We use our own and third party cookies to improve your user experience; by continuing to browse, we understand that you accept their use. You can get more information on our cookies policy.

Rome Reports

You are using an outdated browser

In order to deliver the greatest experience to our visitors we use cutting edge web development techniques that require a modern browser. To view this page please use Google Chrome, Mozilla Firefox or Internet Explorer 11 or greater

The Vatican and the Holodomor, the Ukrainian genocide, eighty years later

In his book with his rabbi friend from Buenos Aires, Pope Francis acknowledged the three major genocides of the 20th Century: the Armenians, Ukrainians and Jews. 

And though countries and individuals continue to dispute their existence, 2013 marked 80 years of the lesser known of three, known as the Holodomor.


President, Christian Association of Ukrainians in Italy 

"I first heard about the Holodomor from my grandmother. She told me when she was 12, she would see these very thin people with sunburned faces, that would be out in the fields, picking up whatever was left, inedible, thrown away.�


Former director, Security Service of Ukraine Archives

"Documents found in the archives, analyzed by historians, confirm, without a doubt, that the Holodomor was created by the Soviet regime to repress the will of the Ukrainian people and theirfight for independence.�

In its early years, the Soviet Union faced nationalist uprisings across the union, including in Ukraine. After Joseph Stalin came to power, his socialist policies led to the collectivization of farms

In the fertile farmlands of Ukraine the policy was disastrous, and productivity fell. To make matters worse, Soviet troops seized all crops to sell abroad. What followed was the starvation of an entire country. In fact, the very world Holodomor, means death by hunger.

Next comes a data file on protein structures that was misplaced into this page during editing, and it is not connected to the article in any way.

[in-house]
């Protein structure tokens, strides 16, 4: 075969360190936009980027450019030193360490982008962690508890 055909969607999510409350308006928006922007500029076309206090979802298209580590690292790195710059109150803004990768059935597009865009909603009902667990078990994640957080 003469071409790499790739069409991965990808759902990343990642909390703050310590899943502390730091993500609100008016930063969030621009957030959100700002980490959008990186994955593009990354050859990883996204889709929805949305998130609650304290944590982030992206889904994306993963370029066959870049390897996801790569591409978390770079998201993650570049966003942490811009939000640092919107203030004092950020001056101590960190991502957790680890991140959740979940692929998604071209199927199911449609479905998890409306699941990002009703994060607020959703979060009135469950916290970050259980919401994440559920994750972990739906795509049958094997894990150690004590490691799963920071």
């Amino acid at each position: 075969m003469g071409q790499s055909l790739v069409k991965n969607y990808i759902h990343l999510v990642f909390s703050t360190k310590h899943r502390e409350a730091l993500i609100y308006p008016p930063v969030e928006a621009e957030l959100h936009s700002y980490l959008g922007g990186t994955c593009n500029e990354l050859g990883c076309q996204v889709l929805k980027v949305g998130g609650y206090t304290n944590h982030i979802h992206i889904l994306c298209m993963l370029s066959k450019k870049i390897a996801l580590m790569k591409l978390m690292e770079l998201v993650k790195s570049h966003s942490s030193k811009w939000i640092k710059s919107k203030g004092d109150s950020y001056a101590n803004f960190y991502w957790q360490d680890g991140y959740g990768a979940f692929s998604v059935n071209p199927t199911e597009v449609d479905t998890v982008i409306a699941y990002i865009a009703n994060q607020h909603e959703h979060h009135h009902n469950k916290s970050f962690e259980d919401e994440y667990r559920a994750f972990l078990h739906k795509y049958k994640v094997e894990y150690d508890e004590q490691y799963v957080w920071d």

Former director, Security Service of Ukraine Archives

"Soviet authorities knew people were dying of hunger. But they did everything to kill even more. They not only seized crops, but they took any food, leaving people with nothing.�

An estimated 5 to 7 million people died between 1932 and 1933. As news of the deaths reached world governments, even the newly sovereign Vatican mobilized.


Historian, Ukrainian Greek-Catholic Church

"The Pope immediately said, these matters must be published so that the world knows. The Osservatore Romano published several articles about this.�

In addition to publicity, Pope Pius XI took more direct action as well. Despite the global economic depression, he allocated funds to send to Ukraine, using his envoy for Soviet relations Msgr. Michel d'Herbigny.


Historian, Ukrainian Greek-Catholic Church

"We aren't sure if these funds ever reached their destination. But d'Herbigny also wanted to organize an aid mission as the Vatican had done in the 1920's for Russia. Unfortunately the Soviet government was officially denying the famine.�


Former director, Security Service of Ukraine Archives

"This very behavior from authorities confirms once again, the artificial nature of this famine. Because if they hadn't denied the existence of the famine, they could have asked for help from international and humanitarian groups.�

Today, the Vatican is only one of 24 countries that officially recognizes the Holodomor as genocide. The memory of the millions of people killed in Ukraine is commemorated every fourth Saturday of November. As education on the Holodomor continues, the hope is to avoid it happening again.